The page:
The reincarnation of Cainhoy Plantation: Part 1 – The development plan

March 28, 2018 / Comments (0)

Civic News


(Editor’s Note: This story is part 1 in a series of articles The Daniel Island News is preparing on the new Cainhoy Plantation community, a 9,000 acre tract that is now in its beginning stages of development. In future issues, we will explore the environmental factors influencing planning for the site, including new details on a proposed 500-acre conservation sanctuary to be located in the heart of the new community, as well as other topics related to the project.)

The late Harry Frank Guggenheim reportedly once noted that of all the places he was able to go in his lifetime, Cainhoy Plantation was his favorite.

Today, the vast swath of land that he loved, all 9,000 acres of it, remains largely the same as when he first purchased it for recreational use, farming and timber production in the 1930s – a verdant eco-rich wonder sprinkled with forests of loblolly and longleaf pines, pristine wetlands, towering ancient live oaks, Colonial-era trails, and breathtaking views of tidal creeks and rivers.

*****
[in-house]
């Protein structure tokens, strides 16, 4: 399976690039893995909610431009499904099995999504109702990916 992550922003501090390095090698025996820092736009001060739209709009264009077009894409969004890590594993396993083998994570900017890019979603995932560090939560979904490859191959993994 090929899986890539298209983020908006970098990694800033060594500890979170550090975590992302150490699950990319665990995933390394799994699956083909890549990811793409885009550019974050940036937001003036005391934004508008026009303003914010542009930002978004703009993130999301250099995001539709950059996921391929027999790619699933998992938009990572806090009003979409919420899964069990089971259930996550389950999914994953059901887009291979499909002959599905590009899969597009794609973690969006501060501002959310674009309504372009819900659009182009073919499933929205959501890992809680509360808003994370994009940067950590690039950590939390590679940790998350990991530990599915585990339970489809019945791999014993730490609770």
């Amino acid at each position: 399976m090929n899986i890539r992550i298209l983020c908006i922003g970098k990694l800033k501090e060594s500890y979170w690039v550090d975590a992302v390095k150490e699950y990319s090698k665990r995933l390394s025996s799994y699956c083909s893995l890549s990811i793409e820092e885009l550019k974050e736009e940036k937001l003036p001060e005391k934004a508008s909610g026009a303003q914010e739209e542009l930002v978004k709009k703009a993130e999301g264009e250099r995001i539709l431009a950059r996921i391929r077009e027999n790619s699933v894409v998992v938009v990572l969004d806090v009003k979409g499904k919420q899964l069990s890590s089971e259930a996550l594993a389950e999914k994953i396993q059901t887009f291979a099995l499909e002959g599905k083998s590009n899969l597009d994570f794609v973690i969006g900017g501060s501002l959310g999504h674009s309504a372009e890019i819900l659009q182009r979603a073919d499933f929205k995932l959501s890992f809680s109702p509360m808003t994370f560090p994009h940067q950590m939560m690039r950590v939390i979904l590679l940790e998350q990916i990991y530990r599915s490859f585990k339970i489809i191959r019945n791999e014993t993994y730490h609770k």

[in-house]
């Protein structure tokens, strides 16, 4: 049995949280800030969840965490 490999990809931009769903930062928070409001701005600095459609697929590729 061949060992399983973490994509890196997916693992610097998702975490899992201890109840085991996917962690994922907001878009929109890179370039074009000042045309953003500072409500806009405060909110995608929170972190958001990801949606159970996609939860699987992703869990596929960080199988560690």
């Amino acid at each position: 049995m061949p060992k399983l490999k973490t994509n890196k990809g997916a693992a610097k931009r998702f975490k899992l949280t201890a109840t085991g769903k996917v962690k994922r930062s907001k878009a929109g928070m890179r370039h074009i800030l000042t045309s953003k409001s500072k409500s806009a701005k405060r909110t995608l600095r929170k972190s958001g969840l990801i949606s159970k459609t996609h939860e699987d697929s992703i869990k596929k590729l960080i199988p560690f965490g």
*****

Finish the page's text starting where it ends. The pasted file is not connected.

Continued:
In the decades that followed, Guggenheim often spent time here with his family, friends and business associates – including famous aviator Charles Lindbergh and World War II general James Doolittle – hunting, celebrating the holidays at the plantation’s lodge, and enjoying the outdoors.

His younger cousin, Peter Lawson-Johnston Sr., inherited the property in the form of a lifetime family trust after Guggenheim’s passing in 1971. The mammoth parcel, which spans from the Wando River to the Cooper River on the Cainhoy Peninsula and borders the Francis Marion National Forest on its northeastern side, remains in the Lawson-Johnston family today.

Like Guggenheim, Peter, his wife, Dede, and their children and grandchildren have also cherished this tucked away place on the edge of Charleston’s urban growth boundary. More than 80 years after Guggenheim first called this land his own, the hustle and bustle of life still seems a world away from the recesses of the quiet plantation, as cars and trucks move to and from along its central core on the burgeoning Clements Ferry Road.

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